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Alaska's North Slope was hit Sunday by the most powerful earthquake ever recorded in the region, the state's seismologist said.
At 6:58am Sunday, the magnitude 6.4 earthquake struck an area 42 miles east of Kavik River Camp and 343 miles northeast of Fairbanks, the state's second-biggest city.
US - Geological - Survey - Earthquake - Depth
The U.S. Geological Survey says the earthquake had a depth of about 6 miles.
State seismologist Mike West told the Anchorage Daily News that the earthquake was the biggest recorded in the North Slope by a substantial amount.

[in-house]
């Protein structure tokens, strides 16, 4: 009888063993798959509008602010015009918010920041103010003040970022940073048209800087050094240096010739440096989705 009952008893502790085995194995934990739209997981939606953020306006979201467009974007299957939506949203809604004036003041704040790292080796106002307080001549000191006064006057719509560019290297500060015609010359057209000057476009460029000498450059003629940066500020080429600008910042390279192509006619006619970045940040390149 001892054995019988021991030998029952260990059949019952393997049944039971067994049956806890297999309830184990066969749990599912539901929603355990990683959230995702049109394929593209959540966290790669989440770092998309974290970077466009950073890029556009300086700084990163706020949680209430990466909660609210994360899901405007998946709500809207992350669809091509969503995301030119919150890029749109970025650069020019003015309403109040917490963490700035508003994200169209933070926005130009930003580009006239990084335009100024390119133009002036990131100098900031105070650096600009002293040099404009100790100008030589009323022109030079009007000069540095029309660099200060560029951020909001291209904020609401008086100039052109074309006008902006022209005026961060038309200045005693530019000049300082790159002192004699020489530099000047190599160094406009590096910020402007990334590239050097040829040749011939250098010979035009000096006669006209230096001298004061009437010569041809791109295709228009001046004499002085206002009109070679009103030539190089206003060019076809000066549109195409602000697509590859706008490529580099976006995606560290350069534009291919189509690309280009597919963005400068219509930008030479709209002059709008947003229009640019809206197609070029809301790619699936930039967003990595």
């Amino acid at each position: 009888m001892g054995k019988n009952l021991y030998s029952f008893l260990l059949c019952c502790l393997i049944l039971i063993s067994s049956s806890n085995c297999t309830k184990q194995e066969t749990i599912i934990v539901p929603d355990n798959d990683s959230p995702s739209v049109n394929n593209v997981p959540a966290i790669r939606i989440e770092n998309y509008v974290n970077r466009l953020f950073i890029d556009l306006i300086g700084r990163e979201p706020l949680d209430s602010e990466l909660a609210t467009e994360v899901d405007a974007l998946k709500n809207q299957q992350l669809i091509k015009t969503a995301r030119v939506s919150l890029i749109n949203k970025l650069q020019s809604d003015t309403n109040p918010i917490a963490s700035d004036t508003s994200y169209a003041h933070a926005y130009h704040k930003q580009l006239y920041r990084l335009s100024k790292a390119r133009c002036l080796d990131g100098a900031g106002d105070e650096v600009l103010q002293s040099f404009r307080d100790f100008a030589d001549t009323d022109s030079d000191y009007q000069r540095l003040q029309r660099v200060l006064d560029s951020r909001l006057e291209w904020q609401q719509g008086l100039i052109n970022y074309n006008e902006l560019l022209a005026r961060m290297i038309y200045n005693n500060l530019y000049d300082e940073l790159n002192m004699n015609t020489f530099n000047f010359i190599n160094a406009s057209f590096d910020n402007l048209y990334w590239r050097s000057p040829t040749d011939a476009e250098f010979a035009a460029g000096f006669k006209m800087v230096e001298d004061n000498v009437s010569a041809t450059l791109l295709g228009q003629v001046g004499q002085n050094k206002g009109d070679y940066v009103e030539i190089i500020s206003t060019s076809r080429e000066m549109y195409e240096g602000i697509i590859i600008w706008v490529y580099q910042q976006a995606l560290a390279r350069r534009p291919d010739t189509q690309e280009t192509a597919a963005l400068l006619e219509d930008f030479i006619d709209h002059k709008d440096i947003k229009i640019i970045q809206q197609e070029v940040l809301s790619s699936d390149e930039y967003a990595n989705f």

'This - Event - Time - Daily - News
'This is a very significant event that will take us some time to understand,' he told the Daily News.
The previous most powerful quake in the North Slope was in 1995 at magnitude 5.2, West told the newspaper.
Jump - Sunday - Earthquakes - Strength - Magnitude
The jump from a 5.2 to Sunday's 6.4 is significant because earthquakes rapidly grow in strength as magnitude rises, he said.
A magnitude 6.4 earthquake is 15.8 times bigger and 63.1 times stronger than a 5.2 earthquake, according to the U.S. Geological Survey.
'That's why at 6.4 this changes...
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